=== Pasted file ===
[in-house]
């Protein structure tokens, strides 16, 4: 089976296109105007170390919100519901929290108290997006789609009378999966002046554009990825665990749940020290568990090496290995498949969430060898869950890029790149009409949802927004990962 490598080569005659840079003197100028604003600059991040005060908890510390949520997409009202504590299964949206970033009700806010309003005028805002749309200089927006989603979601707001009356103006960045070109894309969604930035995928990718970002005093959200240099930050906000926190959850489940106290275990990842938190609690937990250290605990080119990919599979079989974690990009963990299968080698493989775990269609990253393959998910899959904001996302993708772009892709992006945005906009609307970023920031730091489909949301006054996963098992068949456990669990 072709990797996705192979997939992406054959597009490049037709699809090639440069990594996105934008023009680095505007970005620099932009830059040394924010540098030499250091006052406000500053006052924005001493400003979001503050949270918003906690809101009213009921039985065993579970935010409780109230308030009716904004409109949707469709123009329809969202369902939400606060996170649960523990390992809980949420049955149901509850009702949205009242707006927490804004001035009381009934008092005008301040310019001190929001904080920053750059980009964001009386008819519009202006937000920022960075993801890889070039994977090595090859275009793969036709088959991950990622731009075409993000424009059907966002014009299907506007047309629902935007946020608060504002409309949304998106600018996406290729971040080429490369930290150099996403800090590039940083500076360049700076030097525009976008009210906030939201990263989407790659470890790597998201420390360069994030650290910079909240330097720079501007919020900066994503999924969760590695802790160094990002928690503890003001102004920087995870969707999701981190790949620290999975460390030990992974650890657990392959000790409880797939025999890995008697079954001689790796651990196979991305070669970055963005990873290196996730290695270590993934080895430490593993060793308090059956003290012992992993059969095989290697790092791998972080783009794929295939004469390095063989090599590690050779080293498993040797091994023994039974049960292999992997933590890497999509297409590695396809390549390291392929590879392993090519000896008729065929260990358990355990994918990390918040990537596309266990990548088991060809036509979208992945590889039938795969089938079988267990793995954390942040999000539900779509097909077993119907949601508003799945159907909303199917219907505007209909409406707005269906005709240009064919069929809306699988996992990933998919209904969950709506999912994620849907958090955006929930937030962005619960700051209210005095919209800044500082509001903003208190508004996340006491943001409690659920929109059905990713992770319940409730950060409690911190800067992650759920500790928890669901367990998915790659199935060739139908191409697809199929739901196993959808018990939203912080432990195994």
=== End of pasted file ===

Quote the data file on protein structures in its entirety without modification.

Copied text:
[in-house]
């Protein structure tokens, strides 16, 4: 089976296109105007170390919100519901929290108290997006789609009378999966002046554009990825665990749940020290568990090496290995498949969430060898869950890029790149009409949802927004990962 490598080569005659840079003197100028604003600059991040005060908890510390949520997409009202504590299964949206970033009700806010309003005028805002749309200089927006989603979601707001009356103006960045070109894309969604930035995928990718970002005093959200240099930050906000926190959850489940106290275990990842938190609690937990250290605990080119990919599979079989974690990009963990299968080698493989775990269609990253393959998910899959904001996302993708772009892709992006945005906009609307970023920031730091489909949301006054996963098992068949456990669990 072709990797996705192979997939992406054959597009490049037709699809090639440069990594996105934008023009680095505007970005620099932009830059040394924010540098030499250091006052406000500053006052924005001493400003979001503050949270918003906690809101009213009921039985065993579970935010409780109230308030009716904004409109949707469709123009329809969202369902939400606060996170649960523990390992809980949420049955149901509850009702949205009242707006927490804004001035009381009934008092005008301040310019001190929001904080920053750059980009964001009386008819519009202006937000920022960075993801890889070039994977090595090859275009793969036709088959991950990622731009075409993000424009059907966002014009299907506007047309629902935007946020608060504002409309949304998106600018996406290729971040080429490369930290150099996403800090590039940083500076360049700076030097525009976008009210906030939201990263989407790659470890790597998201420390360069994030650290910079909240330097720079501007919020900066994503999924969760590695802790160094990002928690503890003001102004920087995870969707999701981190790949620290999975460390030990992974650890657990392959000790409880797939025999890995008697079954001689790796651990196979991305070669970055963005990873290196996730290695270590993934080895430490593993060793308090059956003290012992992993059969095989290697790092791998972080783009794929295939004469390095063989090599590690050779080293498993040797091994023994039974049960292999992997933590890497999509297409590695396809390549390291392929590879392993090519000896008729065929260990358990355990994918990390918040990537596309266990990548088991060809036509979208992945590889039938795969089938079988267990793995954390942040999000539900779509097909077993119907949601508003799945159907909303199917219907505007209909409406707005269906005709240009064919069929809306699988996992990933998919209904969950709506999912994620849907958090955006929930937030962005619960700051209210005095919209800044500082509001903003208190508004996340006491943001409690659920929109059905990713992770319940409730950060409690911190800067992650759920500790928890669901367990998915790659199935060739139908191409697809199929739901196993959808018990939203912080432990195994």